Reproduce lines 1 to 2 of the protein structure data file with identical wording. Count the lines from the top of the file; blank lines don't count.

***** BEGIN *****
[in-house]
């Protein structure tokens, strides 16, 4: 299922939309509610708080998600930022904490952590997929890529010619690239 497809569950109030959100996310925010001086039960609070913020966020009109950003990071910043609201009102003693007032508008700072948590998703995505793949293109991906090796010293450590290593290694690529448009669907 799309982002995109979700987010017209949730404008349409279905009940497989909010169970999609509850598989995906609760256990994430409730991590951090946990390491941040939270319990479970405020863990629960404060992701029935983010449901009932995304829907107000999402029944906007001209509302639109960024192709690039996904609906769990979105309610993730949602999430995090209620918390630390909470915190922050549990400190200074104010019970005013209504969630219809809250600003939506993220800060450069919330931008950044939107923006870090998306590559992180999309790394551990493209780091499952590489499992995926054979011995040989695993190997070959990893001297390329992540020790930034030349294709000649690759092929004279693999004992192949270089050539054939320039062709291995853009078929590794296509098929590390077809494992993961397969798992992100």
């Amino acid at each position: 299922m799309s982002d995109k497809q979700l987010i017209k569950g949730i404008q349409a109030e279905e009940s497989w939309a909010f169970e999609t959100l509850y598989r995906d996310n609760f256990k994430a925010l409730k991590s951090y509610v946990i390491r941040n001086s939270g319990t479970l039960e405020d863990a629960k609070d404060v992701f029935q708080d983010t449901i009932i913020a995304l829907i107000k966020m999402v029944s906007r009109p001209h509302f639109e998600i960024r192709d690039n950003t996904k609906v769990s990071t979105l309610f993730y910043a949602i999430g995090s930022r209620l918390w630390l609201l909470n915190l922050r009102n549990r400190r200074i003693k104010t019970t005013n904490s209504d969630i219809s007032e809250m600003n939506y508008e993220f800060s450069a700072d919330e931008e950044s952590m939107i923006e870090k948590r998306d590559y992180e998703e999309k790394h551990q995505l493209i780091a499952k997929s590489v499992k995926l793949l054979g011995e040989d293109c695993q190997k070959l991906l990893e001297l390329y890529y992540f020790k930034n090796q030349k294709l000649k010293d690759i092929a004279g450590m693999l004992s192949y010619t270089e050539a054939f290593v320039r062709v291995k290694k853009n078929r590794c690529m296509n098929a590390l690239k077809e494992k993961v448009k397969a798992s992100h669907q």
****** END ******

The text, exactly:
[in-house]
């Protein structure tokens, strides 16, 4: 299922939309509610708080998600930022904490952590997929890529010619690239 497809569950109030959100996310925010001086039960609070913020966020009109950003990071910043609201009102003693007032508008700072948590998703995505793949293109991906090796010293450590290593290694690529448009669907 799309982002995109979700987010017209949730404008349409279905009940497989909010169970999609509850598989995906609760256990994430409730991590951090946990390491941040939270319990479970405020863990629960404060992701029935983010449901009932995304829907107000999402029944906007001209509302639109960024192709690039996904609906769990979105309610993730949602999430995090209620918390630390909470915190922050549990400190200074104010019970005013209504969630219809809250600003939506993220800060450069919330931008950044939107923006870090998306590559992180999309790394551990493209780091499952590489499992995926054979011995040989695993190997070959990893001297390329992540020790930034030349294709000649690759092929004279693999004992192949270089050539054939320039062709291995853009078929590794296509098929590390077809494992993961397969798992992100």